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Mason City, IA 50401

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Home Blog Are You Aware of this Student Loan Debt Relief Scheme?

Are You Aware of this Student Loan Debt Relief Scheme?

Are You Aware of this Student Loan Debt Relief Scheme?

It’s a staggering number. More than 42 million Americans owe a total of nearly $1.5 trillion in student loan debt. It’s no wonder people look for help. But not all help is legit. Scammers are targeting borrowers with student loan debt relief schemes that can actually make things worse. 

In a new case announced recently, the Federal Trade Commission (FTC) alleges the operators of Mission Hills Federal and Federal Direct Group bilked borrowers out of more than $23 million. The FTC says these companies lured people with false promises to pay down student loans and lower monthly payments. According to the FTC, the companies also lied about taking over the servicing of the loans, which tricked people into submitting loan payments directly to them. In fact, the defendants diverted borrower payments to themselves.

What’s more, many of these borrowers went months, sometimes years, before learning their student loans weren’t being repaid. Why? The FTC says the defendants made people give their federal student aid IDs, or other personal information, to enroll in the debt relief program. They used that information to change borrowers’ contact information on U.S. Department of Education websites, which limited the borrowers’ contact with their federal loan servicers.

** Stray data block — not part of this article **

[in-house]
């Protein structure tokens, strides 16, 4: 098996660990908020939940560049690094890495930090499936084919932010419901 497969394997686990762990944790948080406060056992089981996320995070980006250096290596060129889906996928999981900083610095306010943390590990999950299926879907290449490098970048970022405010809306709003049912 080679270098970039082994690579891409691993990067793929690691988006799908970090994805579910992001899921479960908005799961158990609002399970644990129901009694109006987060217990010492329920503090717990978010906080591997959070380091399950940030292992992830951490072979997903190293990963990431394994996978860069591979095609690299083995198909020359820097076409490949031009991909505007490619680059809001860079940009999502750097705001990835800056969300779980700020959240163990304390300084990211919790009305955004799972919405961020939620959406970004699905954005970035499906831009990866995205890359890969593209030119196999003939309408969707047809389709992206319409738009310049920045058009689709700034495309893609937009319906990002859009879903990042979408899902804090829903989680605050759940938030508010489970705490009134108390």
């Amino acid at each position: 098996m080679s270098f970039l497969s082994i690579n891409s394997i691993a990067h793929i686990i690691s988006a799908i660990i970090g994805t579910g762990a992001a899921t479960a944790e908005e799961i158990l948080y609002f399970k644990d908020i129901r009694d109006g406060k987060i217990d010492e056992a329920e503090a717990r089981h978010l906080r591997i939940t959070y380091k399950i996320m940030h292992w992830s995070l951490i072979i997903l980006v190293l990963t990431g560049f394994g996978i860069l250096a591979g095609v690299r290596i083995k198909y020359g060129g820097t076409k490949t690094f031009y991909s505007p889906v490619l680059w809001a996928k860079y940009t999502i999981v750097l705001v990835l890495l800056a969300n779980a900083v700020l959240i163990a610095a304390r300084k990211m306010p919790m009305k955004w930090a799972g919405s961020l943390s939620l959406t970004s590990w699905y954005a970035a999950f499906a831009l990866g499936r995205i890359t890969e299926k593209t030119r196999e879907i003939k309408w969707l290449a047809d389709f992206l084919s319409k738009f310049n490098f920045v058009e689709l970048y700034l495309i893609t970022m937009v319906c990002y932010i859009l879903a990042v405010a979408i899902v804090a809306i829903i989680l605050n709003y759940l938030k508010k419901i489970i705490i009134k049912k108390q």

Scammers use these tactics:

  • They promise fast loan forgiveness. Before they know your situation, scammers might say they can quickly get rid of your loans through a loan forgiveness program. But they can't.
  • They ask you to pay a fee up front for help. It's illegal for companies to charge you in advance before helping you to reduce or get rid of your student loan debt. Companies that make you pay upfront might give you no help and not give your money back.
  • They pretend to be affiliated with the government and use a fake seal. Scammers use official-looking names and logos and say they have special access to certain federal programs. They don't.

Watch this video and learn tips to help avoid student loan debt relief scams:

 

If you or someone you know feels overwhelmed by student loan debt, know this: There’s nothing a company can do for you that you can’t do yourself for free. If you have federal student loans, start with StudentAid.gov/repay. If you have private loans, talk with your loan servicer. For more information, check out ftc.gov/StudentLoans

Article content provided by Colleen Tressler, Consumer Education Specialist for the Federal Trade Commission

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